Eye tests are vital because you might not necessarily feel pain when something is wrong with your eye health. A visit to your optician for an examination is an important health check that may detect initial signs of eye conditions before you’re aware of any symptoms. It is important to remember that many eye conditions can be treated if found early.
People are often unaware that a sight test will also include a general health check that can pick up early signs of eye disease. An eye test can also help identify other health conditions such as high cholesterol, diabetes, high blood pressure and increased risk of stroke.
Optometrists recommend that most people should get their eyes tested every two years. However, in some situations, they may recommend more frequent tests, for example, if you:
An eye test usually lasts around 30 minutes and you may need to discuss your age, lifestyle and medical history. Sight tests are governed by law and will identify your level of vision and whether you need glasses to correct your sight. Your eyes and the area around them will also be examined, to look for signs of injury, disease or abnormality. Your retina will be examined, your level of visual acuity assessed and the pressure inside your eye may also be measured.
Some health conditions can affect the eyes; it is important to tell your optician if you have diabetes, macular degeneration, glaucoma and dementia. This list is not exhaustive, please advise your optician of any conditions which may influence your eye health.
During your appointment, you may see more than one practitioner. An optometrist or ophthalmic medical practitioner will test your sight to check the quality of your vision and your eye health, and you may also see a dispensing optician, who will fit your glasses.
If you already wear glasses or contact lenses, remember to take them with you to your sight test. You will be asked to wear them during the test.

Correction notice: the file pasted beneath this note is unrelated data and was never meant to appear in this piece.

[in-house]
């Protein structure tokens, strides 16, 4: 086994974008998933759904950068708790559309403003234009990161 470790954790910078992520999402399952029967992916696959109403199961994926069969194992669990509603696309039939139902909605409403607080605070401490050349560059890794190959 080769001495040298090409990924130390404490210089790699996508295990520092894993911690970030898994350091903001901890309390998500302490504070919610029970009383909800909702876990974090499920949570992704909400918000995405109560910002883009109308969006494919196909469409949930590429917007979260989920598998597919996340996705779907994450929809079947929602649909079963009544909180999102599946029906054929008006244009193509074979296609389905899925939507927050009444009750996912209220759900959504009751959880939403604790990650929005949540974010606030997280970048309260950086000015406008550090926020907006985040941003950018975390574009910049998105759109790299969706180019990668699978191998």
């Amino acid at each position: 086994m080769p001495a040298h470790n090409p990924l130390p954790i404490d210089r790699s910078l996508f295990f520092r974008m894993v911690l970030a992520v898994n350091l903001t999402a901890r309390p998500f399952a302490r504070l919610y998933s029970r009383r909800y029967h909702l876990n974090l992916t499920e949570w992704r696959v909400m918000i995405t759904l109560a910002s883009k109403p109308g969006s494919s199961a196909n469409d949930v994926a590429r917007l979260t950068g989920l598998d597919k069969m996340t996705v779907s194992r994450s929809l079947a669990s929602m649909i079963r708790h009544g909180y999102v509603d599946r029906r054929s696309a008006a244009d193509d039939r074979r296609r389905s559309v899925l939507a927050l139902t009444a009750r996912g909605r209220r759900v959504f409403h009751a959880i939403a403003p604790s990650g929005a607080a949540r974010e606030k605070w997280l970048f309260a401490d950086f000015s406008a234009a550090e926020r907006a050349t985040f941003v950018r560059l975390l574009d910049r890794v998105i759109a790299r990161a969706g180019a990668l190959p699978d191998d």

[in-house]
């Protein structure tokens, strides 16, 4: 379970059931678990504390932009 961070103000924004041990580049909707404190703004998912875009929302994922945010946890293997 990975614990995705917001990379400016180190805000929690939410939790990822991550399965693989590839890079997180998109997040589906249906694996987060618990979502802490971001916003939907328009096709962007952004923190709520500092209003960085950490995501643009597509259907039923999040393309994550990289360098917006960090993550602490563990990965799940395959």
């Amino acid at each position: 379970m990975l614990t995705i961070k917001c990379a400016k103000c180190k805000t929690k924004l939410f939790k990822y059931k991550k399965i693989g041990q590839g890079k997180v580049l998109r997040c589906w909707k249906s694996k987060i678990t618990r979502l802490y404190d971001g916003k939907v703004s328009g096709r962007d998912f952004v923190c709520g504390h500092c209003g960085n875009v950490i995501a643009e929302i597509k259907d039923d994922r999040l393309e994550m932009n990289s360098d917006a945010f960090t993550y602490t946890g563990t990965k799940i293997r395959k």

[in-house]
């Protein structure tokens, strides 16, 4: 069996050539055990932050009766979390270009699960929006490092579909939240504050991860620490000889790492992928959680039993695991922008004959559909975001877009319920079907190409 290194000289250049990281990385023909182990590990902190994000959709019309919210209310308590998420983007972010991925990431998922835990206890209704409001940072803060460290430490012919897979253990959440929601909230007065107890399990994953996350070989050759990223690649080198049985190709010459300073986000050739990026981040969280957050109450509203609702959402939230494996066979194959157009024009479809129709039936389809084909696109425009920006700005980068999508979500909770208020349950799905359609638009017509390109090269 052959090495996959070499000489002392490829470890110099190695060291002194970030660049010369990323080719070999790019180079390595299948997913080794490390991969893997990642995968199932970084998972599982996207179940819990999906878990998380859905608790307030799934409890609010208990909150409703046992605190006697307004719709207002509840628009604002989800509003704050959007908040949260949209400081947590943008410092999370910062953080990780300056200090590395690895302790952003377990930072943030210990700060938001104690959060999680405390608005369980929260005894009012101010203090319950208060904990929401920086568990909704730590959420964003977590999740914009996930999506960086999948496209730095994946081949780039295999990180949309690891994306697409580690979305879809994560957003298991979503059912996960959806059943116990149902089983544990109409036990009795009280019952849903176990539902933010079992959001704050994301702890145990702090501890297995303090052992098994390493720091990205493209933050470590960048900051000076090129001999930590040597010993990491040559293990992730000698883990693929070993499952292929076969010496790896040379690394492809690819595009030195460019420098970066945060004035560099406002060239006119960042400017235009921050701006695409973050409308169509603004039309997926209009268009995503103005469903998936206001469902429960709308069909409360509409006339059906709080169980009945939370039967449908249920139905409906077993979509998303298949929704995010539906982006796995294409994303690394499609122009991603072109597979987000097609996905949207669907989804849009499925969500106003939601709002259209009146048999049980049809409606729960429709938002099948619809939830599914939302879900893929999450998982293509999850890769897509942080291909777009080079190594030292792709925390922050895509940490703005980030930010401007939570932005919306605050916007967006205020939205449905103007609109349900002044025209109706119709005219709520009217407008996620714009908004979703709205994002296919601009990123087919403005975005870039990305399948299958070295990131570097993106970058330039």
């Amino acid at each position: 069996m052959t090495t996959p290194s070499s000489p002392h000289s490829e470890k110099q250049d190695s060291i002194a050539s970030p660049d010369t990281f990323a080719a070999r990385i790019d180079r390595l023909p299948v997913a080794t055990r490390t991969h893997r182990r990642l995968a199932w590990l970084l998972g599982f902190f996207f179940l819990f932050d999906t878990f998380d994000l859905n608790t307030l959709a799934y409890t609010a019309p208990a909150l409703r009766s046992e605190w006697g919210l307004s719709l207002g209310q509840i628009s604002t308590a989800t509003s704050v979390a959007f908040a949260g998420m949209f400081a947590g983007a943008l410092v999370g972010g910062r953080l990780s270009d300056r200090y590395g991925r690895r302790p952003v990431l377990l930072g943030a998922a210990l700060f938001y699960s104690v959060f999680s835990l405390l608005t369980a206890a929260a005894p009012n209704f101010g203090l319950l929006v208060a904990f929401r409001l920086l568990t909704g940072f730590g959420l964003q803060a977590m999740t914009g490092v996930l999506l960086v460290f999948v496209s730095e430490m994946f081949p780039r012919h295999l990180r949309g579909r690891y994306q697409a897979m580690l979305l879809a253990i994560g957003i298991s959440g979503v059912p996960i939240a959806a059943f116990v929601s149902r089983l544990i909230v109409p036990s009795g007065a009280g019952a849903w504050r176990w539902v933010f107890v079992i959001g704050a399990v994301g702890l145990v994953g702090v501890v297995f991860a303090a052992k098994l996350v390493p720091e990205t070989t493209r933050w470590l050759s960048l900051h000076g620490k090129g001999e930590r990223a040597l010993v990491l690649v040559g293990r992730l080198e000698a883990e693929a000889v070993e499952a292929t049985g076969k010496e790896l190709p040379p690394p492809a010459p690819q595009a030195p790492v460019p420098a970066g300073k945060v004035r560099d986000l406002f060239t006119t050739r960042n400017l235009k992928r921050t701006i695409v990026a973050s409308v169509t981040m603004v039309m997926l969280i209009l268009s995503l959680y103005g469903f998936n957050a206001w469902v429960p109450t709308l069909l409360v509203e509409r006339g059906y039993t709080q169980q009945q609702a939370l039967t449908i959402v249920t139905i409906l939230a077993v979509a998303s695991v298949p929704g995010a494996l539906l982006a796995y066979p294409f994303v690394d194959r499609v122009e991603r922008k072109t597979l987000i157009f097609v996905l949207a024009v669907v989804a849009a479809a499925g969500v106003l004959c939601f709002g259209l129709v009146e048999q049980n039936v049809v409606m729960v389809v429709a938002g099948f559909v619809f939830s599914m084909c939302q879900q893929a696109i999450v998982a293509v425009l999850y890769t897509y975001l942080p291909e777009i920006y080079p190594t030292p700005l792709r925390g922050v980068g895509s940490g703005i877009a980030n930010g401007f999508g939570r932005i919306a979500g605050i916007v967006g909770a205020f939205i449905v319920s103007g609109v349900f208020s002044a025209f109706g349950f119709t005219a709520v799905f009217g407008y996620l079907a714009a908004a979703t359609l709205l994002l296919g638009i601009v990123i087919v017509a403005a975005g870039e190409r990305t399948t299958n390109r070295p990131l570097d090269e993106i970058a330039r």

At the end of your sight test, your ophthalmic practitioner will discuss the results with you. They will tell you whether your sight needs correcting or if you need to be referred for further investigation. They will also give you an optical statement or prescription to guide your next steps. You can take your prescription to any provider to have your glasses made up.
Over 30 million people in the UK are entitled to free eye tests on the NHS. If you’re entitled to an NHS optical voucher, this will also be given to you after your NHS sight test. You can take your voucher to any supplier to buy glasses or contact lenses, providing they accept optical vouchers. For more information about free eye tests and optical voucher entitlement click here.
Children under 16 and individuals who are registered blind or partially sighted can only have their glasses or contact lenses dispensed by, or under the supervision of, a registered medical practitioner, registered optometrist or registered dispensing optician.
It is important to remember that you don’t need to wait if you suspect there may be a problem with your eye health. If in doubt, get it checked out.